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Big banks able to weather Bank of Canada’s worst-case scenario, but risks higher for households and businesses


Canada’s six biggest banks survived a severe stress test by the Bank of Canada, which is a relief since they might be the only thing standing between a relatively short recession and something much worse.

The analysis was part of the central bank’s latest Financial System Review (FSR), which is devoted to the COVID-19 crisis.

Generally speaking, the central bank appears confident that its historic response to the shutdown of vast swaths of the global economy has averted disaster. Governor Stephen Poloz stuck to his contention that the recession will be brutal, but probably relatively short, in part because there appears to be little reason to worry about a financial meltdown.

The pandemic remains a massive economic and financial challenge, possibly the largest of our lifetimes, and it will leave higher levels of debt in its wake

Bank of Canada Governor Stephen Poloz

“The country’s banking system and financial market infrastructures are strong enough to deal with the situation,” Poloz said before taking questions on a conference call with reporters. “To be clear, the pandemic remains a massive economic and financial challenge, possibly the largest of our lifetimes, and it will leave higher levels of debt in its wake.”

Still, thanks to decent economic growth during the past few years and the hundreds of billions of dollars in emergency funds that Ottawa is pushing into the economy, the governor said he was “confident that a strong financial system will help Canada emerge from this episode in relatively good shape.”

Unlike many of its peers, Canada’s central bank doesn’t have any regulatory authority over financial institutions. But it does have moral authority, and it wields the country’s most impressive array of economic researchers. Thus, the FSR is an important instrument of policy, since central bankers use it to try to guide behaviour, just as they attempt to steer spending habits by raising and lowering interest rates.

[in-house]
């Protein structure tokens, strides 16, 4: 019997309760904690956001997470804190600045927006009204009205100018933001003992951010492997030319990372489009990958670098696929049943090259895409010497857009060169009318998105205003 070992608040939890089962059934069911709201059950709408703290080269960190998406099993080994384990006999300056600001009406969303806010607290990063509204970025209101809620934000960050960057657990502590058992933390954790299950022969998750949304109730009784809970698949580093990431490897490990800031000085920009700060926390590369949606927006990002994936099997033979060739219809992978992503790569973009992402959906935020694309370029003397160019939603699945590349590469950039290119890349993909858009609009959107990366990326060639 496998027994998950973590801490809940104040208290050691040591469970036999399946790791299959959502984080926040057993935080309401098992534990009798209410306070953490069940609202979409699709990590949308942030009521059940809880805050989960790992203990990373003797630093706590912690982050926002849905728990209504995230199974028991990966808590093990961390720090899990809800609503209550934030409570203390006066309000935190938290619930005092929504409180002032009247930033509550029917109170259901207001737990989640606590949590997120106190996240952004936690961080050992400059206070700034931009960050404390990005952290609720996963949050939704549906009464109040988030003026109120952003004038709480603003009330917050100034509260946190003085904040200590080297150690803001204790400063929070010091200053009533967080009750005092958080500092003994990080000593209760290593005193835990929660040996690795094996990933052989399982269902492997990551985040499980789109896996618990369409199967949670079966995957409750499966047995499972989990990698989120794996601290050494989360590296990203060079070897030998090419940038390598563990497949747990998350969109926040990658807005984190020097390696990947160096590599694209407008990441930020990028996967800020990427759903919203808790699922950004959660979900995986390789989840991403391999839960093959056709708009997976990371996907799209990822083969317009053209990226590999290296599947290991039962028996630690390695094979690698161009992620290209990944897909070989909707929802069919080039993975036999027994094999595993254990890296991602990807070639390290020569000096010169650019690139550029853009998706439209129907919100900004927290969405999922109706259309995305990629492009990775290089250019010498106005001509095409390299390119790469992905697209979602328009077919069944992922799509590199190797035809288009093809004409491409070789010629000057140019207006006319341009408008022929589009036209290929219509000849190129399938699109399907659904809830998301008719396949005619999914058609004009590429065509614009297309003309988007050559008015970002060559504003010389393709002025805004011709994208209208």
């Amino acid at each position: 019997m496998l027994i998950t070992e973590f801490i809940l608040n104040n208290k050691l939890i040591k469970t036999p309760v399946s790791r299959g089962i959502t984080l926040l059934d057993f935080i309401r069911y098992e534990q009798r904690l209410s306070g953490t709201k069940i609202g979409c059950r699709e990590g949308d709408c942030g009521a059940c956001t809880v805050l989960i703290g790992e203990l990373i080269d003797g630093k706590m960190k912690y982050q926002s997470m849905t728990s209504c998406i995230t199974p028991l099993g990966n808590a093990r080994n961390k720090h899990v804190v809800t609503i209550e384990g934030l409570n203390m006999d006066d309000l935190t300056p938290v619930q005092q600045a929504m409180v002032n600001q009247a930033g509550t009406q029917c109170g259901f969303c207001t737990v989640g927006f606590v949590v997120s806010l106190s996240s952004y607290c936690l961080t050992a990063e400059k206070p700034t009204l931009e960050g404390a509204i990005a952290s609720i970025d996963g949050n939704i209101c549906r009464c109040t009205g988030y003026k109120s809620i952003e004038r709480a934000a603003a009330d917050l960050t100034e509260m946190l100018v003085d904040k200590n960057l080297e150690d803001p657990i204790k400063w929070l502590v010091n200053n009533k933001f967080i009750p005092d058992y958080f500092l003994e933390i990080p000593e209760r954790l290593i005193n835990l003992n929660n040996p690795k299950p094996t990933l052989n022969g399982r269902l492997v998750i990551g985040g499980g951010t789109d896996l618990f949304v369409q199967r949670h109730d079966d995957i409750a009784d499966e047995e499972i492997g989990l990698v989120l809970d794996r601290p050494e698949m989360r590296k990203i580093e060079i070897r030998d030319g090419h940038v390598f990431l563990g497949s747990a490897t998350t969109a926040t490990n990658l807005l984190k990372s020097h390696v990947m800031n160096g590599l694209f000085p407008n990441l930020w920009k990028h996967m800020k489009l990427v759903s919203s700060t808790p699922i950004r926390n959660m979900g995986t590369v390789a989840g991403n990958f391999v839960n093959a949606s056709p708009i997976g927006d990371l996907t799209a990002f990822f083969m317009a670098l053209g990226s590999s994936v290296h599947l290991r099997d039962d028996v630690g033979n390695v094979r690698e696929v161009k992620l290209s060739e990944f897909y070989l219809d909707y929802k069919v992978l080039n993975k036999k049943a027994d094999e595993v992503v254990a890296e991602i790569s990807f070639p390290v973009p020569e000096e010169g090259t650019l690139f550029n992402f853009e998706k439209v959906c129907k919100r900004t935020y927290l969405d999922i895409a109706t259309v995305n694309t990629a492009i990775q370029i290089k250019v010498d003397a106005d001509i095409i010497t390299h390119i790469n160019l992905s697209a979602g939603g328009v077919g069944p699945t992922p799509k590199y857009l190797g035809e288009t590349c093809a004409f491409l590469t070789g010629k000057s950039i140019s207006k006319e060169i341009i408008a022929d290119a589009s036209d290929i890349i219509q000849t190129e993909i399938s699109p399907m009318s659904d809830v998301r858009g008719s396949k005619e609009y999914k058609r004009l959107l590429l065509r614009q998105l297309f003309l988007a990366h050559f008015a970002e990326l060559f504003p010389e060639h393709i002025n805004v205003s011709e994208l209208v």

Normally, the annual FSR is a warning mechanism. The Bank of Canada flags vulnerabilities it thinks could lead to pain in the event of a shock. Since we’re currently living through such a shock, this year’s review was more of a “state of play,” as Toronto-Dominion Bank economist Brian DePratto observed. “Vulnerabilities abound, but on balance the bank appears to be cautiously optimistic that the system can handle the current and emerging stresses,” he said in a note to his clients.

The Big Six and the hefty cash reserves they must maintain to satisfy federal regulations are a firebreak in this crisis

Policy-makers are confident that they have avoided a credit crunch, albeit only because they took the unprecedented step of creating tens of billions of dollars to buy government bonds and company debt. The policy seems to be working, since interest rates, which spiked in March as investors retreated when the coronavirus spread through Europe and North America, have returned to pre-crisis levels.

Poloz and the central bank’s other leaders are probably less sure about how many companies and households will survive the recession without declaring bankruptcy.

The central bank reckons about twenty per cent of mortgage borrowers entered the downturn with only enough cash and other liquid assets to cover two months (or less) of loan payments. Many companies are equally fragile, as some of the industries hardest hit by the crisis are also the ones in which companies were already operating with relatively little money in the bank.